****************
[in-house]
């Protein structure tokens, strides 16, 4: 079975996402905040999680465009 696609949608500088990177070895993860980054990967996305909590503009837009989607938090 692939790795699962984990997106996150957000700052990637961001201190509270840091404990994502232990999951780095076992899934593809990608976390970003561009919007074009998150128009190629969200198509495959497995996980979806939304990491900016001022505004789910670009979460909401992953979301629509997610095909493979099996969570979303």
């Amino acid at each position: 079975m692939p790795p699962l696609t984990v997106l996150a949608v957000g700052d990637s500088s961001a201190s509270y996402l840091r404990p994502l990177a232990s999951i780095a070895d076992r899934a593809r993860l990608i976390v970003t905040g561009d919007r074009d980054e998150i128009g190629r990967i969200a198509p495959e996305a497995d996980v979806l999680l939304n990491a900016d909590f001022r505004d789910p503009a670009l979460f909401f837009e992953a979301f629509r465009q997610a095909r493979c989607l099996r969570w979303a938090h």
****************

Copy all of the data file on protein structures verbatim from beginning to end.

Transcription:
[in-house]
């Protein structure tokens, strides 16, 4: 079975996402905040999680465009 696609949608500088990177070895993860980054990967996305909590503009837009989607938090 692939790795699962984990997106996150957000700052990637961001201190509270840091404990994502232990999951780095076992899934593809990608976390970003561009919007074009998150128009190629969200198509495959497995996980979806939304990491900016001022505004789910670009979460909401992953979301629509997610095909493979099996969570979303």
């Amino acid at each position: 079975m692939p790795p699962l696609t984990v997106l996150a949608v957000g700052d990637s500088s961001a201190s509270y996402l840091r404990p994502l990177a232990s999951i780095a070895d076992r899934a593809r993860l990608i976390v970003t905040g561009d919007r074009d980054e998150i128009g190629r990967i969200a198509p495959e996305a497995d996980v979806l999680l939304n990491a900016d909590f001022r505004d789910p503009a670009l979460f909401f837009e992953a979301f629509r465009q997610a095909r493979c989607l099996r969570w979303a938090h």